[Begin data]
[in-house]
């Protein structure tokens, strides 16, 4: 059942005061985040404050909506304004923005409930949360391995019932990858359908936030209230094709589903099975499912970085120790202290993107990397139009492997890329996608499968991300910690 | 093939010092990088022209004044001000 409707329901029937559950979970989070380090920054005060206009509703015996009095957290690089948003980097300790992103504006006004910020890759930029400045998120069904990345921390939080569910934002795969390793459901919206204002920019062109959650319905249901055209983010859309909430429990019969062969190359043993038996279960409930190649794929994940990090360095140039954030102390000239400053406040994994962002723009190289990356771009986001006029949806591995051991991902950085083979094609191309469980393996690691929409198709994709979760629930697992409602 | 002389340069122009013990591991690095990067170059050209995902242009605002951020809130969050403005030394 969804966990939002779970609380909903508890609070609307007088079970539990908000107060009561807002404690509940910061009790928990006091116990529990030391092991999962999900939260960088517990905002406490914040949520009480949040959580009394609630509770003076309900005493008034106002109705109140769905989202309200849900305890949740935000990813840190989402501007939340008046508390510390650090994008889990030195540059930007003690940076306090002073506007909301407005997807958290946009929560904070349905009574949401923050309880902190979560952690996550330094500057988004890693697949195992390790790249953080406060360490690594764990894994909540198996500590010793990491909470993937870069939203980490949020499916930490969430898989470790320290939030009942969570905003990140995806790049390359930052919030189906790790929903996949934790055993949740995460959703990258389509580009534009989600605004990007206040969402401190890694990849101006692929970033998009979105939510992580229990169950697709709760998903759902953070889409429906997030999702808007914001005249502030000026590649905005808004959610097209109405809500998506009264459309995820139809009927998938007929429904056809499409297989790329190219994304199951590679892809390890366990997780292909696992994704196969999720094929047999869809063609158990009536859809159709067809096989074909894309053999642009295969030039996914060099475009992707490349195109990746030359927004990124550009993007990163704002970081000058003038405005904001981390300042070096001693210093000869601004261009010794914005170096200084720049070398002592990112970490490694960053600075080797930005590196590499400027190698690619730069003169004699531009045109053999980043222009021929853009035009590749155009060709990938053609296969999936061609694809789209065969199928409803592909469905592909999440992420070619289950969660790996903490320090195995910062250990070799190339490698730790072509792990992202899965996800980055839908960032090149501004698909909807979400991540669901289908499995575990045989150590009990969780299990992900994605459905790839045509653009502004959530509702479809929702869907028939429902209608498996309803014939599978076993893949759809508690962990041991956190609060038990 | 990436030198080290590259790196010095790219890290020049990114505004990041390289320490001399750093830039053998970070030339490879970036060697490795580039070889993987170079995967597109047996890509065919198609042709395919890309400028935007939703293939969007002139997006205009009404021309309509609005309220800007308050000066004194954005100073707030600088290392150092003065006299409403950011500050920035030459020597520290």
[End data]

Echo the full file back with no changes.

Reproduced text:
[in-house]
């Protein structure tokens, strides 16, 4: 059942005061985040404050909506304004923005409930949360391995019932990858359908936030209230094709589903099975499912970085120790202290993107990397139009492997890329996608499968991300910690 | 093939010092990088022209004044001000 409707329901029937559950979970989070380090920054005060206009509703015996009095957290690089948003980097300790992103504006006004910020890759930029400045998120069904990345921390939080569910934002795969390793459901919206204002920019062109959650319905249901055209983010859309909430429990019969062969190359043993038996279960409930190649794929994940990090360095140039954030102390000239400053406040994994962002723009190289990356771009986001006029949806591995051991991902950085083979094609191309469980393996690691929409198709994709979760629930697992409602 | 002389340069122009013990591991690095990067170059050209995902242009605002951020809130969050403005030394 969804966990939002779970609380909903508890609070609307007088079970539990908000107060009561807002404690509940910061009790928990006091116990529990030391092991999962999900939260960088517990905002406490914040949520009480949040959580009394609630509770003076309900005493008034106002109705109140769905989202309200849900305890949740935000990813840190989402501007939340008046508390510390650090994008889990030195540059930007003690940076306090002073506007909301407005997807958290946009929560904070349905009574949401923050309880902190979560952690996550330094500057988004890693697949195992390790790249953080406060360490690594764990894994909540198996500590010793990491909470993937870069939203980490949020499916930490969430898989470790320290939030009942969570905003990140995806790049390359930052919030189906790790929903996949934790055993949740995460959703990258389509580009534009989600605004990007206040969402401190890694990849101006692929970033998009979105939510992580229990169950697709709760998903759902953070889409429906997030999702808007914001005249502030000026590649905005808004959610097209109405809500998506009264459309995820139809009927998938007929429904056809499409297989790329190219994304199951590679892809390890366990997780292909696992994704196969999720094929047999869809063609158990009536859809159709067809096989074909894309053999642009295969030039996914060099475009992707490349195109990746030359927004990124550009993007990163704002970081000058003038405005904001981390300042070096001693210093000869601004261009010794914005170096200084720049070398002592990112970490490694960053600075080797930005590196590499400027190698690619730069003169004699531009045109053999980043222009021929853009035009590749155009060709990938053609296969999936061609694809789209065969199928409803592909469905592909999440992420070619289950969660790996903490320090195995910062250990070799190339490698730790072509792990992202899965996800980055839908960032090149501004698909909807979400991540669901289908499995575990045989150590009990969780299990992900994605459905790839045509653009502004959530509702479809929702869907028939429902209608498996309803014939599978076993893949759809508690962990041991956190609060038990 | 990436030198080290590259790196010095790219890290020049990114505004990041390289320490001399750093830039053998970070030339490879970036060697490795580039070889993987170079995967597109047996890509065919198609042709395919890309400028935007939703293939969007002139997006205009009404021309309509609005309220800007308050000066004194954005100073707030600088290392150092003065006299409403950011500050920035030459020597520290």